Crawford’s new APAC chairman is mindful of need to attract talent and cope with cultural challenges
Richard Martin (pictured) believes that the markets in Hong Kong, Singapore “and other regional hubs” are now as sophisticated as any in the world.
“The challenges are purely cultural and dependent upon local customs,” the new chairman of Crawford & Company in Asia-Pacific told StrategicRISK.
“For example, Japanese risks always include a nominal layer placed with local insurers so it’s incumbent upon adjusters like ourselves to be capable of working on these cross-border idiosyncrasies. This is no different to handling claims syndicated across multiple insurers or on a state by state basis in America.”
Martin spoke to SR shortly after moving from his previous role as the loss adjuster’s APAC chief executive to the position of regional chairman. He will continue to be a member of Crawford’s Europe, Middle East, Africa and Asia-Pacific executive leadership and global senior management teams.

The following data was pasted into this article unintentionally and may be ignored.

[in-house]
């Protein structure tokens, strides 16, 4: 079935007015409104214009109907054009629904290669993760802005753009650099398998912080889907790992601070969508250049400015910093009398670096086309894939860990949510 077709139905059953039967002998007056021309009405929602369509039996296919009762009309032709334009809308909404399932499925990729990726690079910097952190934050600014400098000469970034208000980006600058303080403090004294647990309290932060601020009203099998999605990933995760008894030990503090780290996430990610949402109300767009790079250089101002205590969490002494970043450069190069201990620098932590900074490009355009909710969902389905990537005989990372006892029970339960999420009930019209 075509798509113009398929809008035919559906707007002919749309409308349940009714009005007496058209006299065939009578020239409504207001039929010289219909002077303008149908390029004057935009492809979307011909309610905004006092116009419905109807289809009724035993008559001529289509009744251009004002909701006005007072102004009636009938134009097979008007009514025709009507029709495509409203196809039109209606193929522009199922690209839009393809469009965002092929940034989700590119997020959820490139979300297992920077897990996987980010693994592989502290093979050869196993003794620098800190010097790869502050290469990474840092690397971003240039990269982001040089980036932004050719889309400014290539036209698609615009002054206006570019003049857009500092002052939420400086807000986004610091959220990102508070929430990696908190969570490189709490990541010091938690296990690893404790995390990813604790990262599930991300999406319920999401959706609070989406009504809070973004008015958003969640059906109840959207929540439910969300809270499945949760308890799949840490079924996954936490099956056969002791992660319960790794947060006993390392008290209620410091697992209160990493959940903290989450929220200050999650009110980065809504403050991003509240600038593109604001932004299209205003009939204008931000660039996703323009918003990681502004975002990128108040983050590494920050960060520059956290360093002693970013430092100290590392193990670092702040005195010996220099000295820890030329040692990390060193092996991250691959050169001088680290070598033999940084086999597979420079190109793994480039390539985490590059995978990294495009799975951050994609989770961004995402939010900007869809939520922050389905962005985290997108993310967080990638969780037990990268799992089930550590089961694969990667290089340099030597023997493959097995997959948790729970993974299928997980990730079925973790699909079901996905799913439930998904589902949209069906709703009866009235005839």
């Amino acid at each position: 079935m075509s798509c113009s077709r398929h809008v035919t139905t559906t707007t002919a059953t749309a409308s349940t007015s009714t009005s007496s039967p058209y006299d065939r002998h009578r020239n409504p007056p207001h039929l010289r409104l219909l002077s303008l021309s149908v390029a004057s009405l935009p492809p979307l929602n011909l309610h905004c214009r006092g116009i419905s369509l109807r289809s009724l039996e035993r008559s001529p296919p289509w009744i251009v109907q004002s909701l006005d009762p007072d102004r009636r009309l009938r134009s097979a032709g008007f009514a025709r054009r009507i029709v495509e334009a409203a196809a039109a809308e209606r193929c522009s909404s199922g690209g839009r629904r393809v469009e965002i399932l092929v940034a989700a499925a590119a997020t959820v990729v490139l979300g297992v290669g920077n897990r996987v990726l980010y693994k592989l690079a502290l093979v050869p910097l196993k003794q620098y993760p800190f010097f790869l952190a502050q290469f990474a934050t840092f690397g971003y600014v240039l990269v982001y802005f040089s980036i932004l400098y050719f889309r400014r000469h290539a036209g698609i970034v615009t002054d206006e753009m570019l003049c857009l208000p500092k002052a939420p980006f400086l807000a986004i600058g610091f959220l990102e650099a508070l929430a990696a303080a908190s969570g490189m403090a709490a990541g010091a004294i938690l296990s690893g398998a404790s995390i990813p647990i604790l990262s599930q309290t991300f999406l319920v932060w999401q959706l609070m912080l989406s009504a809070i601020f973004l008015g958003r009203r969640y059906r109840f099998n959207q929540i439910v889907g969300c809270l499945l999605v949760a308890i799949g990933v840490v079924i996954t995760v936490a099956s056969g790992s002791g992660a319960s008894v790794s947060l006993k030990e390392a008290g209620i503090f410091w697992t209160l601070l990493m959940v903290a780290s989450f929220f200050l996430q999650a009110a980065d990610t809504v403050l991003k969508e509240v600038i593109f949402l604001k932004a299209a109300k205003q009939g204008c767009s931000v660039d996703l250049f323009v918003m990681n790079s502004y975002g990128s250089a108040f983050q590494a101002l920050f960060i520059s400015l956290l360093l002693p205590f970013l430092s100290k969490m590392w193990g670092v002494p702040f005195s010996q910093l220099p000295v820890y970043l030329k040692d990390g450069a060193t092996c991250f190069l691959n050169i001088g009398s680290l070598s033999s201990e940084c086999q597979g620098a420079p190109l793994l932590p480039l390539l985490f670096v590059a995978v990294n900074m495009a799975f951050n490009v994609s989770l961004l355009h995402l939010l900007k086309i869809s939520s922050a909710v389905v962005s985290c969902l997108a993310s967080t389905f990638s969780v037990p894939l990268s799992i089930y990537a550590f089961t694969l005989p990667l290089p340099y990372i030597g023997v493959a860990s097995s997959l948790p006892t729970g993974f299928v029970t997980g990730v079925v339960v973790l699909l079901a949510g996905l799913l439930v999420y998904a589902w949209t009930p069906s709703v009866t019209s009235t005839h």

The key challenge for Crawford as it aims to facilitate growth, Martin said, was to continue attracting and retaining talent.
“We have been successful in this by offering smart, motivated people the opportunity to work on complex, multi-party projects that challenge them in every conceivable way,” he said.
“In recent years by attracting and building our talent pool of global claims professionals, Crawford has shown that it has the infrastructure to be able to respond, in numbers, to historic events like the Thailand floods, Typhoon Haiyan or the Japanese earthquake and tsunami – frequently as multiple events occur simultaneously around the world.”
Crawford & Company has made several other senior management changes in its Asia-Pacific operations. Former chief executive at Cunningham Lindsey International Chris Panes has joined the Asia group as executive director, while Andrew Bart, who has been serving as chief executive for Australia, has been appointed as chief executive Pacific.
During the Australian bushfire emergency in October 2013, Bart was responsible for the allocation of resources for clients affected by the disaster. During this period he praised the work of emergency services personnel, which he said had prevented “what otherwise would have been a far more devastating situation, both in terms of property loss and human cost”.